UPDATE 2340 — Spooky Brexit? 

The Reuters wire service reports “sources” in Brussels that EU leaders have agreed — you guessed it — a compromise. Somewhat between Macron’s desire for the shortest extension practicable and Tusk’s desire to stretch things out to March 2020 or later, the claim now is that they’ve agreed on October 31st, also known as Haloween.

Spooky stuff indeed. This has yet to be hard confirmed by the European Council. Trick or treat?

UPDATE 2330 — France playing hardball

France is putting up more resistance than perhaps may have been expected, given the long history of EU talks ending in compromise. The Guardian notes the messages of Mirror correspondent Pippa Crerar, who reports another one of those nameless EU sources on Macron’s position. It makes for amusing reading:

It is worth remembering that despite all talk in the media about Macron’s intransigence over these matters, he is more or less the only EU leader basically arguing for Theresa May’s position — for a short extension. And as reported earlier in the evening, he told journalists that he didn’t see it as his, or Europe’s place to overrule the democratic will of the British people to leave the European Union. That is despite the fact he is not really arguing as a friend to Britain, but for his own ends.

The fact that European leaders took a break from talks before heading back to the chamber to get at it again in the past hour, despite having already been locked in talks for four hours, suggests the evening still has a long way to run. This, again, is not unusual for European talks which tend to go right to the wire before finding sudden outbreaks of unity.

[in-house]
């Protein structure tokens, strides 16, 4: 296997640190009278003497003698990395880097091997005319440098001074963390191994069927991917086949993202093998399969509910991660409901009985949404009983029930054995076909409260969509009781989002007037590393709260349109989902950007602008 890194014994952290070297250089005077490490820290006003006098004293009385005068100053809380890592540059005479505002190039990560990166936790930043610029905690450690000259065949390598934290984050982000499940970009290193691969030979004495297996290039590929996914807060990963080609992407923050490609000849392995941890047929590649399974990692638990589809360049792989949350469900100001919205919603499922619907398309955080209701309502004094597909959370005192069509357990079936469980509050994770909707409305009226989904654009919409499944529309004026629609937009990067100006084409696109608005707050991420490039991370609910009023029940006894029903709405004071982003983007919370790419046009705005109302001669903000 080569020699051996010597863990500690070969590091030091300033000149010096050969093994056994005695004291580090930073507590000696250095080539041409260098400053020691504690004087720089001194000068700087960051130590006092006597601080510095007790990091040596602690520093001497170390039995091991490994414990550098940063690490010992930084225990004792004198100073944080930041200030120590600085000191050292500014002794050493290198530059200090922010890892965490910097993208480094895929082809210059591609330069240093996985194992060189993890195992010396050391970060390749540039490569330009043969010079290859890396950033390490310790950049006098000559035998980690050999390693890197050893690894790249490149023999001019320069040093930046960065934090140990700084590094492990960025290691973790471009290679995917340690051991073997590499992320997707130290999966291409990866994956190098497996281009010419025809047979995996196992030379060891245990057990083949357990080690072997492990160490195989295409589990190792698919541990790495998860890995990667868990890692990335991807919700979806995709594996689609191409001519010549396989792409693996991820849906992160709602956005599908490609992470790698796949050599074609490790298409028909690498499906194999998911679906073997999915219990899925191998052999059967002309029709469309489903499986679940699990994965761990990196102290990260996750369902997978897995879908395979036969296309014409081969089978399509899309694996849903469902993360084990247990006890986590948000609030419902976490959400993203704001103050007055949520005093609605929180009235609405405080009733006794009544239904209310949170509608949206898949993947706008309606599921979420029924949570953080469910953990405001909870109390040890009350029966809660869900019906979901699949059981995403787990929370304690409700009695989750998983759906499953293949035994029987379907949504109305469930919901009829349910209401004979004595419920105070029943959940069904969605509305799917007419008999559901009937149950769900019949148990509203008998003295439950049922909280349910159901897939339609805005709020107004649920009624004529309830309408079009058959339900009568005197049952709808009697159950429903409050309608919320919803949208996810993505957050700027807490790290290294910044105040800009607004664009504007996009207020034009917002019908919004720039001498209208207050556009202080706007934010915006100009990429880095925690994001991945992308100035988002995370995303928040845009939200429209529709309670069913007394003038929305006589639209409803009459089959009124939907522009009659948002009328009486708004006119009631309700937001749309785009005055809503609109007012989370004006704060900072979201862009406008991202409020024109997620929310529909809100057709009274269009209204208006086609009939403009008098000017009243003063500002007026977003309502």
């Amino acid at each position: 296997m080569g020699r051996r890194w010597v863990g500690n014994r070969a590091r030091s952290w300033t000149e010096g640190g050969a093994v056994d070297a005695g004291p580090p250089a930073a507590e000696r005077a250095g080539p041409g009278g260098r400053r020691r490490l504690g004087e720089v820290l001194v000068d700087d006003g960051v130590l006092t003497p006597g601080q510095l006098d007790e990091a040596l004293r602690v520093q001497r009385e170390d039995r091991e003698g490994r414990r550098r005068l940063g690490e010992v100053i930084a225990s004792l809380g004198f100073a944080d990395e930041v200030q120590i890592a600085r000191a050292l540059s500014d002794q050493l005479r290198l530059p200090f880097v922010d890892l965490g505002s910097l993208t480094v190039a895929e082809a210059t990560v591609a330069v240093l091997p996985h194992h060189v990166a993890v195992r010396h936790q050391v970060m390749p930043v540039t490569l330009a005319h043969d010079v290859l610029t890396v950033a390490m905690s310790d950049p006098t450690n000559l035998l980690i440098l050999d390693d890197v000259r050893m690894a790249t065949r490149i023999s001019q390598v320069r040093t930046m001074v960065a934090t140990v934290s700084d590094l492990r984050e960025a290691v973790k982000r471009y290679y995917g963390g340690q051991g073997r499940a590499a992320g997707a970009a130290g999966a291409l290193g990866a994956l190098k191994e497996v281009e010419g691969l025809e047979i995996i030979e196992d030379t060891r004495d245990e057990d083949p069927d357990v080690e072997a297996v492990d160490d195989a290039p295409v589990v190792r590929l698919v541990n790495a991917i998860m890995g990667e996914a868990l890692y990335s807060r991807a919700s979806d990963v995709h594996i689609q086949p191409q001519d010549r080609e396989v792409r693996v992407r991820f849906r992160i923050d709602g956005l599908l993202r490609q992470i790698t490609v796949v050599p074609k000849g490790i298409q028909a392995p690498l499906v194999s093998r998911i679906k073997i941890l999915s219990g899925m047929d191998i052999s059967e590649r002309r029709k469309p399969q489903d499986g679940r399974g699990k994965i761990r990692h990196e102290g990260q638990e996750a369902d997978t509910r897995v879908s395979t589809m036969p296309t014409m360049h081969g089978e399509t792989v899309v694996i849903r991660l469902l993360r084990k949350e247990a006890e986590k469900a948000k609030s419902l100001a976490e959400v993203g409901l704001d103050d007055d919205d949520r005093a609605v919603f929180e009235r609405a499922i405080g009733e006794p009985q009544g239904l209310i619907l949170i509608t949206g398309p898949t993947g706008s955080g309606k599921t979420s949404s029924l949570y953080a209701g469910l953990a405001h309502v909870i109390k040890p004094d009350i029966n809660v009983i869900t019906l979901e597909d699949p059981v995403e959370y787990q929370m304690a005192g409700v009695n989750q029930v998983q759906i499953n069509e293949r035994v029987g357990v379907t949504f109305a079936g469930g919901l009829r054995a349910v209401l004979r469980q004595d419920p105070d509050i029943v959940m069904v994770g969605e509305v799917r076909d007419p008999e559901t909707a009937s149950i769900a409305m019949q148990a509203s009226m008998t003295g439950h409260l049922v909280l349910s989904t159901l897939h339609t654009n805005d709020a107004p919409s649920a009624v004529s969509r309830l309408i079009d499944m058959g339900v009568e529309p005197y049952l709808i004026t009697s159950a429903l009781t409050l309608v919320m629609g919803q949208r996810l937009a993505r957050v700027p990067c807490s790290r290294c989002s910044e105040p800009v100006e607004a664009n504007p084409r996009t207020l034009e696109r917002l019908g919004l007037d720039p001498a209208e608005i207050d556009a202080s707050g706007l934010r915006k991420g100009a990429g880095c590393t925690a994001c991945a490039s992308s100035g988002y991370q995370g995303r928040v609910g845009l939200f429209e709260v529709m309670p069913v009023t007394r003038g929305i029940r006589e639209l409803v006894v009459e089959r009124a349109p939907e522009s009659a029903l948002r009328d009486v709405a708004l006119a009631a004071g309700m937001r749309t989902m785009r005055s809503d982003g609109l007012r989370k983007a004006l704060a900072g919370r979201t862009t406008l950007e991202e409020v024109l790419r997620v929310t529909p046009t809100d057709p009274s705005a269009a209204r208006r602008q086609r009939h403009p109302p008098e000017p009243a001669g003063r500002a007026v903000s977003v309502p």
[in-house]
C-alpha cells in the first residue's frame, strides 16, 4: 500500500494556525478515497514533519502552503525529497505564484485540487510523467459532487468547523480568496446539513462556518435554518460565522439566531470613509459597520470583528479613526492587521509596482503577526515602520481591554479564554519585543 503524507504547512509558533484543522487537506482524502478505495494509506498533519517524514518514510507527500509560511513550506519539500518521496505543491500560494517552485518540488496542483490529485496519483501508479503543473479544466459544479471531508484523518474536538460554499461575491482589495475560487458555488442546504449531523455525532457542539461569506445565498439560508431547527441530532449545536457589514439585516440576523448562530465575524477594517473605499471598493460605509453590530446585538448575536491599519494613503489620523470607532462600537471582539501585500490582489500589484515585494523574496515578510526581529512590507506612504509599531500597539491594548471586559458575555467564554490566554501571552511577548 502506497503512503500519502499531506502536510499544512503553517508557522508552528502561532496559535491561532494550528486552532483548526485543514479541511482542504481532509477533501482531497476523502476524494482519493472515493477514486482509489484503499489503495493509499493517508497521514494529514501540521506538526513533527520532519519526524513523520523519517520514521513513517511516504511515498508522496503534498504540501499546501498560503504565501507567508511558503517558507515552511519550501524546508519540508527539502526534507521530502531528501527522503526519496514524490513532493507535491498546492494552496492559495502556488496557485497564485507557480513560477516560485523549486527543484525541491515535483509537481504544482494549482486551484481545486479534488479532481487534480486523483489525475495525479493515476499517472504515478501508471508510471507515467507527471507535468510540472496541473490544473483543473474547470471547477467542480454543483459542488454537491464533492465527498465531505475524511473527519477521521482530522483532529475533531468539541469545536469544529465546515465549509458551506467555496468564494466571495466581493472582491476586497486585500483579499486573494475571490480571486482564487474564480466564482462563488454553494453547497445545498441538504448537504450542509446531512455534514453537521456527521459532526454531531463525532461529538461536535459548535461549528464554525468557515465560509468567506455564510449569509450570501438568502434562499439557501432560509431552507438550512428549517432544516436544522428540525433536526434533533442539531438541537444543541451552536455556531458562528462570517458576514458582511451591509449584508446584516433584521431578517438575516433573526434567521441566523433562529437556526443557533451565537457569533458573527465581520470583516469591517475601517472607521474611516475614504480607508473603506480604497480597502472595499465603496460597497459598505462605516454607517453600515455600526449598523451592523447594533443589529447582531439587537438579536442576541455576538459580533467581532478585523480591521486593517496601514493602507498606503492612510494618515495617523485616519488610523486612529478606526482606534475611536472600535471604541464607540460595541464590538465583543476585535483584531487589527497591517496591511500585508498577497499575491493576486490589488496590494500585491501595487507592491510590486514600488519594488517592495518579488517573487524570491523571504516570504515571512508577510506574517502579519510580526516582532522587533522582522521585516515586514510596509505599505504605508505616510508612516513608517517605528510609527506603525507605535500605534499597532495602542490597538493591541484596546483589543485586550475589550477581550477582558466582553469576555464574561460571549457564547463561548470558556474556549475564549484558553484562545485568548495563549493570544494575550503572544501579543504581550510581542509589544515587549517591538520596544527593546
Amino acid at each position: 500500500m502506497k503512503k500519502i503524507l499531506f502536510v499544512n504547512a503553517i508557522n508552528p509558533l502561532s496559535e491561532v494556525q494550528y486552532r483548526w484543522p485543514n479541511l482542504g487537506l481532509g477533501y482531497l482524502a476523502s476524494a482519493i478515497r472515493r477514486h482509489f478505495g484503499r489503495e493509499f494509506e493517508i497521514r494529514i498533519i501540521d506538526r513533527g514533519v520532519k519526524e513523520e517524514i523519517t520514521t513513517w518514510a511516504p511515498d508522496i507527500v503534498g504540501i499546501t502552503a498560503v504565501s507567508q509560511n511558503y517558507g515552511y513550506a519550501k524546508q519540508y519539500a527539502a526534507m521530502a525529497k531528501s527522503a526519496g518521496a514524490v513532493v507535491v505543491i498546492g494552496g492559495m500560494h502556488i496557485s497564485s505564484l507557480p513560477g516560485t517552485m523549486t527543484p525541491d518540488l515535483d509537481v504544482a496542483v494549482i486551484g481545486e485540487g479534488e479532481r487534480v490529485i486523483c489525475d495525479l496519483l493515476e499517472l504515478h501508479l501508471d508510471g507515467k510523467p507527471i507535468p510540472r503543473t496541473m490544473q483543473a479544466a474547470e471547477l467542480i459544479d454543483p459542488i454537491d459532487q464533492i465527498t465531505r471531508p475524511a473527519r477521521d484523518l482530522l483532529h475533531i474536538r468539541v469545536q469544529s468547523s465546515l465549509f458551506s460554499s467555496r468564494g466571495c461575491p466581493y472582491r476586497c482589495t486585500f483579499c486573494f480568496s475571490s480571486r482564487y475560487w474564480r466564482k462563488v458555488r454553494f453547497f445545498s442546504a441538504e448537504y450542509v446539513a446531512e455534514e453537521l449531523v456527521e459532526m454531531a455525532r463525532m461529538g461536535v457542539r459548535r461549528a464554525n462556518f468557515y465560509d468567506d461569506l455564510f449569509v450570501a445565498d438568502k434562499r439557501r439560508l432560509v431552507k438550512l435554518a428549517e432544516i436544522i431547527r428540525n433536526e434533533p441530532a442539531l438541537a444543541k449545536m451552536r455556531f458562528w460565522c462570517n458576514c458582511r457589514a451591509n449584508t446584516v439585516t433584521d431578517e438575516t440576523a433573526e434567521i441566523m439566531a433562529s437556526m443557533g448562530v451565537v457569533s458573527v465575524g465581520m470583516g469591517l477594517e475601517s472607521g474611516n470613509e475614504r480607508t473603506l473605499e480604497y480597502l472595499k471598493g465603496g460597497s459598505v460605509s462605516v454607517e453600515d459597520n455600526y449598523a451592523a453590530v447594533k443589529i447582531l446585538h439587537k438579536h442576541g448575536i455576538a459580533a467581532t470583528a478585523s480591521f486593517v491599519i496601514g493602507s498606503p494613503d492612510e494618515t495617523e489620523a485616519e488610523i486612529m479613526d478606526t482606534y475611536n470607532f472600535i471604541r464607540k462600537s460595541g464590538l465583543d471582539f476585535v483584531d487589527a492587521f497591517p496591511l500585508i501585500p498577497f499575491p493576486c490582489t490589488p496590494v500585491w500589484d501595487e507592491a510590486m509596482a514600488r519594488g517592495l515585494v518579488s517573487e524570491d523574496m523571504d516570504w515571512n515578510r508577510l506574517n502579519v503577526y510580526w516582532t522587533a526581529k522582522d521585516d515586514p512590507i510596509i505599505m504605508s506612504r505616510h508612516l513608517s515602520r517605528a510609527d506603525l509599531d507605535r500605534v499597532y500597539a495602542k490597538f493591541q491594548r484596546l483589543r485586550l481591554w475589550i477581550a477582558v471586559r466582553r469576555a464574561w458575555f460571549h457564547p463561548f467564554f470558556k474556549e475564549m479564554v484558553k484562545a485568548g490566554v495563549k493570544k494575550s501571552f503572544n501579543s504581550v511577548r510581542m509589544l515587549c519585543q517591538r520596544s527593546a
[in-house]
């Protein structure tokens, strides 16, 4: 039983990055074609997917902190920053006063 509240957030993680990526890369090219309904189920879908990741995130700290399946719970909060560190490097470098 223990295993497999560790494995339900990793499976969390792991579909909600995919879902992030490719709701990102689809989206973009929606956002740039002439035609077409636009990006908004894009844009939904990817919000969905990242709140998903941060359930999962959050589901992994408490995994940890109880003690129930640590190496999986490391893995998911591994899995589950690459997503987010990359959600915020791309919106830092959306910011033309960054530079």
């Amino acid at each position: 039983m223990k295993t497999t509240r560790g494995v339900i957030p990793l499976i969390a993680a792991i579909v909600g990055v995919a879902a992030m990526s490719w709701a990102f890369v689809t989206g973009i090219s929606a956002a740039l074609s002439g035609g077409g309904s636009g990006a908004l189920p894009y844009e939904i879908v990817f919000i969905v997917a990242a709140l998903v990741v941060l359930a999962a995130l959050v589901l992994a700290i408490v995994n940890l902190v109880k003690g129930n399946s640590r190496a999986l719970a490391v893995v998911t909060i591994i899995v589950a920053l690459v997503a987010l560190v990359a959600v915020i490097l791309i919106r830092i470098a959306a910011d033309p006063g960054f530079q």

There is a lot to play for, after all. Without an agreement, the United Kingdom could against the better wishes of the British and European political class inadvertently leave the European Union on Friday. This would be very awkward for several senior top European leaders who have made a virtue out of putting the Republic of Ireland on a pedestal during Brexit talks, and using the nation of 4.7 million as a convenient excuse to keep Brexit as soft as possible.

Ireland has already admitted it will need billions of Euros of emergency aid to survive a so-called no deal Brexit. To what extent this is alarmist talk intended to keep minds in brussels focussed is unknown, but this is clearly an outcome that the EU would wish to avoid, not least because the sudden need to bail out Ireland would come the same day as the Union losing tens of billions of pounds in Brexit payouts from the United Kingdom.

A general view of leaders during a European Council meeting on Brexit at The Europa Building at The European Parliament in Brussels on April 10, 2019. (Photo by Olivier Hoslet / POOL / AFP) (Photo credit should read OLIVIER HOSLET/AFP/Getty Images)

UPDATE 2130 — Brexit delay on the way

While the private meeting of EU leaders is ongoing, snippets of what is going on are filtering out from the chamber, invariably attributed to unnamed “EU diplomats”.

The general feeling seems to be that EU leaders are willing to give Britain an extension, but that France is arguing for a much shorter delay so, as reported earlier, Macron can get on with his grand plans for Europe. Either way, it seems a further delay to Britain leaving the European Union is all but certain — as long predicted.

UPDATE 1840 — Everyone’s having a good time

Pictures of Theresa May laughing with her fellow European leaders are doing the rounds. With composition and rich colouring almost befitting a Dutch Oil, this image from Getty may illustrate the cosy club of Europe from which our political leaders are so reluctant to remove themselves: